February 14, 2013

Valentine's Day Origin and Lupercalia

♥ Happy Lupercalia! ♥

As with many modern holidays, it is widely theorized by scholars that the true origins of Valentine’s Day is actually steeped in a very ancient Roman pastoral fertility festival, observed on February 13 through 15. The festival was called Lupercalia.

The belief was that the goddess Juno Februata (where the name February comes from) inflicted her "love fever" on the youth. Lupercalia “festivities” involved an orgy and sexual excesses, the sacrifice of goats and dogs, and the burning of salt meal-cakes prepared by the Vestal Virgins. Young men would randomly pick love notes of eligible young women from a container, after which they would try to guess who wrote the notes. Another practice was to smear the foreheads of youths with the blood of a sacrificed dog and goat and send them off with a priest around the perimeter of the city, whipping women along the way with strips of the goat’s skin. This act was to protect the women from infertility.

For years the Christian church tried to suppress the festival of Lupercalia. Pope Gelasius changed Lupercalia from the 15th to the 14th and renamed it after the legendary St. Valentine in an attempt to redefine the pagan celebration. Even after the church replaced Lupercus with St. Valentine, the Lupercalia festival continued relatively unchanged except for the sexual excesses.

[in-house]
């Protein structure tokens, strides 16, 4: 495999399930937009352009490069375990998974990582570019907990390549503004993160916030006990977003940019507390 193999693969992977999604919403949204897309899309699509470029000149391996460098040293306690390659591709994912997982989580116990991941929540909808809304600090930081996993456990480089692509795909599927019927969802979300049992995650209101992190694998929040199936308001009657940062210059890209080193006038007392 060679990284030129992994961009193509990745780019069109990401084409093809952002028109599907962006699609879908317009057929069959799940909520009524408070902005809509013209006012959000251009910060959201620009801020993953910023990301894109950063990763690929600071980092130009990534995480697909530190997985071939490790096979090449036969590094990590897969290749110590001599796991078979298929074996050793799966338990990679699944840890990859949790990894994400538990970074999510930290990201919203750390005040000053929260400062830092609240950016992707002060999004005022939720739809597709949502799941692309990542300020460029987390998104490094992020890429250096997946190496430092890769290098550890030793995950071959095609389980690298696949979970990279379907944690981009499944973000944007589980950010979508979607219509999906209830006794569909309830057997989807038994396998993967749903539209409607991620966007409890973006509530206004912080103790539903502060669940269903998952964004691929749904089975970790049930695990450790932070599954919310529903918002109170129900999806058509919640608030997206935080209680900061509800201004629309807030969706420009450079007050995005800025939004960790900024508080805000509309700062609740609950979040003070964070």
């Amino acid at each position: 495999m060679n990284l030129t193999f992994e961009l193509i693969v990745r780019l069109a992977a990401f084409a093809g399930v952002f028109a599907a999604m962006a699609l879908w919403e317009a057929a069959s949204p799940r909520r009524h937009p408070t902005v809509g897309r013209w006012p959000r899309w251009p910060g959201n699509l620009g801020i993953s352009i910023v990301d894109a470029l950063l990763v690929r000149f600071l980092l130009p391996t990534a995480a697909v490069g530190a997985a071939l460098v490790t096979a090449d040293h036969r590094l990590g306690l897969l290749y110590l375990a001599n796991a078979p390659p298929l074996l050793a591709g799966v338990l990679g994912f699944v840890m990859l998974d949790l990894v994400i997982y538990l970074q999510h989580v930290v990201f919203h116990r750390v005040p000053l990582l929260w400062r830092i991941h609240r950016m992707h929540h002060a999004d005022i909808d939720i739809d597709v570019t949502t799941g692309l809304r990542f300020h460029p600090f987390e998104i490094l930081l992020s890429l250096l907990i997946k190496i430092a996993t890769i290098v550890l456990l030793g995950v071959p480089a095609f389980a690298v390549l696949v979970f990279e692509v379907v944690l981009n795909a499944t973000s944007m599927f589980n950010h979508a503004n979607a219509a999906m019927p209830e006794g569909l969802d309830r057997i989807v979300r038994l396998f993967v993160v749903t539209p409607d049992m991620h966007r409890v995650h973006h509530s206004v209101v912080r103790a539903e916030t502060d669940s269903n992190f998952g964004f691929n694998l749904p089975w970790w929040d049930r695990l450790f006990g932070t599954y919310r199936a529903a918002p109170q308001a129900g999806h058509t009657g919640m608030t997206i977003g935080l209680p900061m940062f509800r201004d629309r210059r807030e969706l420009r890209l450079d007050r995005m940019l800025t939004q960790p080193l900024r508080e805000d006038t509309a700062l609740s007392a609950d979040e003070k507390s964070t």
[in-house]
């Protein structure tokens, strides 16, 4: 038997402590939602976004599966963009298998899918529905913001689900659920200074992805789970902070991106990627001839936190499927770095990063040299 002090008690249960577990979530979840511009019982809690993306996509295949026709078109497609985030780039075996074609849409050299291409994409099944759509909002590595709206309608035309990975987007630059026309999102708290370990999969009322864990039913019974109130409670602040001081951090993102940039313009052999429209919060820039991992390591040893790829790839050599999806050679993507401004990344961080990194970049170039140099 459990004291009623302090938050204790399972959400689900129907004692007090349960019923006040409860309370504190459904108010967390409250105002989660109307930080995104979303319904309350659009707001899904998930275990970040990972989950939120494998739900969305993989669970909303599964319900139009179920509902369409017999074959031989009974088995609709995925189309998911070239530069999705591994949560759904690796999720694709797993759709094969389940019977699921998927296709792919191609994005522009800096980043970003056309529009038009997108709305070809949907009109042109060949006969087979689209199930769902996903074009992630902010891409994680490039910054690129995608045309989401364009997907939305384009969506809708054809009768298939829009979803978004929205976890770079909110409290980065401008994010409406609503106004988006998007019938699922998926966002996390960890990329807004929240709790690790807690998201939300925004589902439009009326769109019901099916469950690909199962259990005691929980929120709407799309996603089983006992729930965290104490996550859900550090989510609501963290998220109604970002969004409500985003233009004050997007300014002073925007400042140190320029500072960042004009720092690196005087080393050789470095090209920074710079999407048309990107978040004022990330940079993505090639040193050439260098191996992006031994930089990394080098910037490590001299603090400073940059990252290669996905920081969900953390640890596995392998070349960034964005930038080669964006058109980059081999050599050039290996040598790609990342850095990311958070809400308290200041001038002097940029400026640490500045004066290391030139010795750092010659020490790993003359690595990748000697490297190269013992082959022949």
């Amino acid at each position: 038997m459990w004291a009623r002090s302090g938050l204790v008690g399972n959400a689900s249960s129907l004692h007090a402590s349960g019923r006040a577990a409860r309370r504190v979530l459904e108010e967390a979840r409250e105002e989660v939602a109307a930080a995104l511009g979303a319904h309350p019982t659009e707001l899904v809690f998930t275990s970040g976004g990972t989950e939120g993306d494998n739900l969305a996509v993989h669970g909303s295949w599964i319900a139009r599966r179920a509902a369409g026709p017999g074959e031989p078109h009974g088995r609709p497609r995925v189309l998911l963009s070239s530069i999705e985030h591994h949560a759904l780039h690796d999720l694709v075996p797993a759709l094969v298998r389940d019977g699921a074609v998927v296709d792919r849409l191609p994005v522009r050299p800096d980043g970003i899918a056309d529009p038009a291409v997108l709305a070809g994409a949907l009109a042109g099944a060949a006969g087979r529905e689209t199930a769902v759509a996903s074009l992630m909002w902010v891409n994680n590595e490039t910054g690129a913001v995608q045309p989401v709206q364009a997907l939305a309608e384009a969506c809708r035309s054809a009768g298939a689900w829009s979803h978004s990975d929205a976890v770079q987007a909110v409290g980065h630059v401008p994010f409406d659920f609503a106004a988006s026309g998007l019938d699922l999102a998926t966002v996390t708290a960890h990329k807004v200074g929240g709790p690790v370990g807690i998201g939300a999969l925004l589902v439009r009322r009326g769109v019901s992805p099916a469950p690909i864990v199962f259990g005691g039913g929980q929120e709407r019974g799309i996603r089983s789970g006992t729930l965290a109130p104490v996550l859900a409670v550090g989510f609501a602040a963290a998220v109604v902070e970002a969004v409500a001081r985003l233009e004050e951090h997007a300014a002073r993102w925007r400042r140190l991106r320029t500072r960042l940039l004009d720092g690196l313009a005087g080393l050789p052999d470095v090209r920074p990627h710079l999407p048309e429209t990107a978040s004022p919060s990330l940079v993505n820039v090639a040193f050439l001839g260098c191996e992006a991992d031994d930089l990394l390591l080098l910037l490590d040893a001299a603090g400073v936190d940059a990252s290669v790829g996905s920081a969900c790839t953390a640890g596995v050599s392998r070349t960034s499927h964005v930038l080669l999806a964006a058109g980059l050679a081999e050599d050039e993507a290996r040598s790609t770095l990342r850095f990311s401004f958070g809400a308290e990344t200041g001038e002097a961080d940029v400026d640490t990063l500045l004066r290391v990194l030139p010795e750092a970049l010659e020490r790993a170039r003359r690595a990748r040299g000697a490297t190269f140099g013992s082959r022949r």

Though much has changed since the days of Lupercalia, in elementary schools across the country, children still put concealed notes in a box much as the ancient Romans did. Some traditions are well worth keeping!

February 7, 2013

Any extreme, whether deemed positive or negative, takes us further away from the ultimate goal of unification. In unification, there is well-being, or simply put, being. To "be" is the highest state of consciousness according to many ancient and longstanding belief systems. This is why throughout history, humans have been obsessed with notions of duality (light/dark, good/bad, female/male, etc.). Not to digress, but it is my belief that this obsession stems from the breakdown of the bicameral mind, as postulated by Jaynes.

However, when we come to terms with the knowledge that the power of unification lies within ourselves, external forces no longer impact our sense of being. This is true empowerment. The quest for "happiness" is seen for what it is; a subjective and unsustainable distraction which leads us further from the real and lasting goal of "well-being". Extremism should never be the goal. One can be blinded by light the same as by darkness. It is only through seeing both light and darkness that you are able to see at all. 

February 6, 2013

Happy 100th Birthday Mary Leakey!!!!!

British archaeologist and anthropologist, Mary Leakey, was born one hundred years ago, today, in London, England. She died at the age of 83 in Kenya, Africa on December 9, 1996. 

Leakey was best known for her discovery of the first fossilized Proconsul skull, an extinct ape now believed to be ancestral to humans, and also the discovery of the robust Zinjanthropus skull at Olduvai Gorge. She spent much of her career working side by side with her husband Louis Leakey. Louis died at a younger age in October 1972.

For more information, on her contributions to the study of human origins, please visit the Leaky Foundation website.